Serb nationalist Tomislav Nikolic upset the odds to defeat incumbent Boris Tadic in a presidential run-off Sunday but vowed to pursue his predecessor's drive for the Balkans nation to join the EU.
Nikolic, a one-time ally of the late Serbian strongman Slobodan Milosevic, led with 49.4 percent in 70 percent of polling stations surveyed while Tadic trailed at 47.4 percent, initial estimates by independent election monitor CESID showed.
Tadic then conceded defeat.
"I congratulate him on the victory, it was a fair and well-earned victory and I wish him luck," Tadic, who has been in power since 2004, said.
According to the count of Nikolic's Serbian Progressive Party (SNS) the nationalist leader was running ahead by 1.5 percentage points.
Surveys conducted just ahead of the second round had projected that Democratic Party leader Tadic would win comfortably with up to 58 percent of the vote.
Tadic, 54, who brought the once international pariah state to the European Union's doorstep with candidacy status in March, had pitched his bid for a third term in office as a referendum on pursuing EU membership.
Nikolic, 60, promised to steer a pro-European course.
"Serbia will not turn away from the European path," he said.
"These elections were not about who will take Serbia to the EU, but who will solve the economic problems created by the Democratic Party" of Boris Tadic, Nikolic added.
The recent convert to the European cause has warned he would not join the 27-member bloc at any cost.
"This is a turning point for Serbia", he said.
"This was an electoral earthquake, a totally unexpected result," political analyst Slobodan Antonic said on Serbia's RTS state television.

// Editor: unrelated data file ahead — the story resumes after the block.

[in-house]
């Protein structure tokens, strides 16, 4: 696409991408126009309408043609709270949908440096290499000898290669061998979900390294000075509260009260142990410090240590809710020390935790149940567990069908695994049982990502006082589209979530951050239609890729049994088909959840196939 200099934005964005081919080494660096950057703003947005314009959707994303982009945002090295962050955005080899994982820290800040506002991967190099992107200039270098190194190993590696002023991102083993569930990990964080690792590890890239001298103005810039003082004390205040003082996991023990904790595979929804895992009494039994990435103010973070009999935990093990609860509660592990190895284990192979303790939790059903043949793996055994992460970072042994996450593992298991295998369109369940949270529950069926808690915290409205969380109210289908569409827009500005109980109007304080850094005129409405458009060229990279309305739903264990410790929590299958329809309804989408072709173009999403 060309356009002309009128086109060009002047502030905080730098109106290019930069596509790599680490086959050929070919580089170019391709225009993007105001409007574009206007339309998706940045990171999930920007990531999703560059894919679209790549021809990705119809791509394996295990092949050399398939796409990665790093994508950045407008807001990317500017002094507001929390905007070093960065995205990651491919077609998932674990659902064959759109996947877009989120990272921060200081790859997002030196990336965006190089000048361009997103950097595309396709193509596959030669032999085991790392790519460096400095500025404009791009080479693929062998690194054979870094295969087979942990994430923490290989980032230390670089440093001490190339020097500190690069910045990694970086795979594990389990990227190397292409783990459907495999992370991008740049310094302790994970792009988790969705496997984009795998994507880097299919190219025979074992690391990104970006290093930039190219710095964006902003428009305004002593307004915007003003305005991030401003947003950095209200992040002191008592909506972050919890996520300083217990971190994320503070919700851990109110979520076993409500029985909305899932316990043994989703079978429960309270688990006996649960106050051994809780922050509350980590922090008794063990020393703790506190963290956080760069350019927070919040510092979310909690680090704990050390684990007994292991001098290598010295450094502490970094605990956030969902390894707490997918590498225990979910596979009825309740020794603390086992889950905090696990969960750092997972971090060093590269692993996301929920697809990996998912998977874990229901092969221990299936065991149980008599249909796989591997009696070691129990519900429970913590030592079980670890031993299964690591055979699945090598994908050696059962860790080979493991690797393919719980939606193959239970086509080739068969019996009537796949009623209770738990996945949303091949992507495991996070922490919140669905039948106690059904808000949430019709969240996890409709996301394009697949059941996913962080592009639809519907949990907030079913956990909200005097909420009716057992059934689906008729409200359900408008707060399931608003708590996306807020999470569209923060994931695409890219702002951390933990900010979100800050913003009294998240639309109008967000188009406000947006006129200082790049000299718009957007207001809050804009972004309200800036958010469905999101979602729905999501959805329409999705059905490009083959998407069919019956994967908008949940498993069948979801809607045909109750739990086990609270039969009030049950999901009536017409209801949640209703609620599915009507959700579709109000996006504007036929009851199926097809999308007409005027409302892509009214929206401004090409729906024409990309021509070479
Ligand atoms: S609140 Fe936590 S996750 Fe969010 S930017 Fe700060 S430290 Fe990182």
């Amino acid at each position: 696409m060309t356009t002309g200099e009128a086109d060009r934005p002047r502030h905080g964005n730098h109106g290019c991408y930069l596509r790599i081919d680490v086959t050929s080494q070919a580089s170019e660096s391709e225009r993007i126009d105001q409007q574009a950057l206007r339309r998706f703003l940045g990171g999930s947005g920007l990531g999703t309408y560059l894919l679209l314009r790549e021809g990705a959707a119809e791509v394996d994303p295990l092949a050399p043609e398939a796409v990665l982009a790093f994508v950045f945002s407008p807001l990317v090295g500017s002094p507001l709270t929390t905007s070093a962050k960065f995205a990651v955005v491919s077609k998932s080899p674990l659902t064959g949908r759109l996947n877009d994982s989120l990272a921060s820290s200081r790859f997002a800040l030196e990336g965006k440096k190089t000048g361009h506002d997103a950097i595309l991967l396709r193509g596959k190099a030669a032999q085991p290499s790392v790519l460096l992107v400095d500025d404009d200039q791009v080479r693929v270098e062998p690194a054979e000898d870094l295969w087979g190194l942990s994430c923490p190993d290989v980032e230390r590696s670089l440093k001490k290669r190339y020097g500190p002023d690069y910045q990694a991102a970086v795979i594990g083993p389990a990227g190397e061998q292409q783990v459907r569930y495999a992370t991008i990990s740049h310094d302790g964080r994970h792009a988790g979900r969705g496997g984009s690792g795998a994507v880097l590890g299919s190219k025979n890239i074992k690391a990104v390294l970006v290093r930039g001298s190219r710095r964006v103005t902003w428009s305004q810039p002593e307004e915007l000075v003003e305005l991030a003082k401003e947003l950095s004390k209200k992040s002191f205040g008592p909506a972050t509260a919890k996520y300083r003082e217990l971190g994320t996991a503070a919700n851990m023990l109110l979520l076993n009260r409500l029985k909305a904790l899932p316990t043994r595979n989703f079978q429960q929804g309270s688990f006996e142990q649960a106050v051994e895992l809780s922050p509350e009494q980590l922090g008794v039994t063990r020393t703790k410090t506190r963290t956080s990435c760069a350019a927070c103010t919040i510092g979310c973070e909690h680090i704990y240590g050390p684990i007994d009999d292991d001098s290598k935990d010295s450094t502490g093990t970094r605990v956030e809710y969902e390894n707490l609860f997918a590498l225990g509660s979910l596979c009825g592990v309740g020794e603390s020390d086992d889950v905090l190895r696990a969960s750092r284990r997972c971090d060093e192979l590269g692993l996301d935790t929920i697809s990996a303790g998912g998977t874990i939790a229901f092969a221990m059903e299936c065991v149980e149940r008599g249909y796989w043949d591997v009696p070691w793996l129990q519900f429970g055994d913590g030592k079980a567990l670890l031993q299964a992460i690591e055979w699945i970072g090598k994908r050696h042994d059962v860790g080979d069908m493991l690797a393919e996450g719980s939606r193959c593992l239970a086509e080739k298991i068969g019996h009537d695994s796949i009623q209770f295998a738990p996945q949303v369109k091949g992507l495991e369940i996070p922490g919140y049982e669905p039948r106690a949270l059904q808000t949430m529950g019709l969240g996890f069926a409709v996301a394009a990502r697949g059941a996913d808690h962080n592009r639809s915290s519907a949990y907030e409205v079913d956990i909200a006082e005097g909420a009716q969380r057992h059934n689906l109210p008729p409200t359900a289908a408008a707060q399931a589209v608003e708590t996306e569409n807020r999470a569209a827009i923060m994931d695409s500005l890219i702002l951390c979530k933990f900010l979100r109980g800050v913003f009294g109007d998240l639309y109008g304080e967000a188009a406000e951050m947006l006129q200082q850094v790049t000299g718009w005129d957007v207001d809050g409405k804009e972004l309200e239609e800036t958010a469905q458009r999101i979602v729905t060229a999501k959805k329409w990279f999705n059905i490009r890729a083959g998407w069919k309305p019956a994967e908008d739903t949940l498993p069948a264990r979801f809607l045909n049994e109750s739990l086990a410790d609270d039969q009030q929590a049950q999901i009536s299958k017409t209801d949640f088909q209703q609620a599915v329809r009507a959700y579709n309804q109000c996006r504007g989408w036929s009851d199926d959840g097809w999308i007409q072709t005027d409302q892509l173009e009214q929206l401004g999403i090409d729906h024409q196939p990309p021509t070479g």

"This will definitely change things in Serbia," he said.
While the ruling parties did will in parliamentary elections two weeks ago "maybe voters now decided it was the time to punish them a bit," he said.
During this election campaign Nikolic, who lost to Tadic in 2004 and 2008, tapped into voter discontent about the worsening economic situation in Serbia, which has one of the highest jobless rates in Europe at 24 percent.
Nikolic, who once served as a deputy prime minister under Serb strongman Slobodan Milosevic, began a transformation from an ultranationalist to a pro-EU populist in 2008 in founding his Serbian Progressive Party.
He dropped much of his previous party's hardline positions while keeping his hardline rhetoric.
He had previously made breakaway Kosovo the red line for EU membership.
"We want to join the EU. It has projects, jobs and investments for us," he told an election rally before the vote.
"But if they say, you can join the EU, but Kosovo is not yours, (then) thanks a lot, good-bye."
Although Kosovo -- the southern majority-ethnic-Albanian province that proclaimed independence in 2008 with EU and US approval -- was once a key issue for Nikolic, he has largely dropped it from the current campaign.
At the Cvetko Market in Belgrade's Zvezdara neighbourhood, Pavle Knezevic, who started selling vegetables after he lost his job two years ago, said change could be good for Serbia after eight years of Tadic.
"Maybe for Serbia it would be better to have new leadership," the 42-year-old told AFP.
Tadic narrowly emerged on top in the May 6 first round, but Nikolic, a one-time ally of the late Serbian strongman Slobodan Milosevic, accused him of vote fraud.
The claims were dismissed both by Serbia's prosecutor and electoral officials.
By 7:00 pm (1700 GMT), an hour before the polls closed, turnout stood at 41.5 percent, significantly lower than in the first round of voting two weeks ago, with ballotting proceeding smoothly, according to CESID.
In Kosovo the vote was organised by the European Organisation for Security and Cooperation (OSCE) which did not report any irregularities in the breakaway province.
Source: AFP Global Edition